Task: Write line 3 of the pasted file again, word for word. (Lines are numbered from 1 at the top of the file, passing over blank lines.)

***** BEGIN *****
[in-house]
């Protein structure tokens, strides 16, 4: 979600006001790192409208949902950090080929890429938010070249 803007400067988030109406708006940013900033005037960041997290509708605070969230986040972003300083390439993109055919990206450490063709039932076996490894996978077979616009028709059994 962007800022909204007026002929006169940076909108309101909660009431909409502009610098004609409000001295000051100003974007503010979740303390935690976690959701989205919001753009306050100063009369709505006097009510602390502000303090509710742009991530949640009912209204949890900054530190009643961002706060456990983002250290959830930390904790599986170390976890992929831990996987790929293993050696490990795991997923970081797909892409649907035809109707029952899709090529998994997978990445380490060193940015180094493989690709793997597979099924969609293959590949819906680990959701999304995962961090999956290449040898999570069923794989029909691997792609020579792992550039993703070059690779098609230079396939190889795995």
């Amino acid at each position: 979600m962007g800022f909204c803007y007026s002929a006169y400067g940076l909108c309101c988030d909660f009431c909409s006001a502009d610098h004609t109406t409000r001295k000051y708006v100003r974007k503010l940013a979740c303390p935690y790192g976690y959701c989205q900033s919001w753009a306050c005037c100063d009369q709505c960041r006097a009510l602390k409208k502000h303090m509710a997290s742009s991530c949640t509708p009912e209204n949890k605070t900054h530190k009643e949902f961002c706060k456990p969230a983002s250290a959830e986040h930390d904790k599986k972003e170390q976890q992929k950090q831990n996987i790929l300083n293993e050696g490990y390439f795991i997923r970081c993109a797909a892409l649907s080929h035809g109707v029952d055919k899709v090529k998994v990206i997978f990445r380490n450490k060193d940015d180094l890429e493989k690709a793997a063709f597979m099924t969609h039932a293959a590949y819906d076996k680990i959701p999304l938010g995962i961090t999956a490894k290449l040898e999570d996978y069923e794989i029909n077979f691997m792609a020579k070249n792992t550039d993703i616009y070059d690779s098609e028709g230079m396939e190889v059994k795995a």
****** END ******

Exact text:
């Amino acid at each position: 979600m962007g800022f909204c803007y007026s002929a006169y400067g940076l909108c309101c988030d909660f009431c909409s006001a502009d610098h004609t109406t409000r001295k000051y708006v100003r974007k503010l940013a979740c303390p935690y790192g976690y959701c989205q900033s919001w753009a306050c005037c100063d009369q709505c960041r006097a009510l602390k409208k502000h303090m509710a997290s742009s991530c949640t509708p009912e209204n949890k605070t900054h530190k009643e949902f961002c706060k456990p969230a983002s250290a959830e986040h930390d904790k599986k972003e170390q976890q992929k950090q831990n996987i790929l300083n293993e050696g490990y390439f795991i997923r970081c993109a797909a892409l649907s080929h035809g109707v029952d055919k899709v090529k998994v990206i997978f990445r380490n450490k060193d940015d180094l890429e493989k690709a793997a063709f597979m099924t969609h039932a293959a590949y819906d076996k680990i959701p999304l938010g995962i961090t999956a490894k290449l040898e999570d996978y069923e794989i029909n077979f691997m792609a020579k070249n792992t550039d993703i616009y070059d690779s098609e028709g230079m396939e190889v059994k795995a």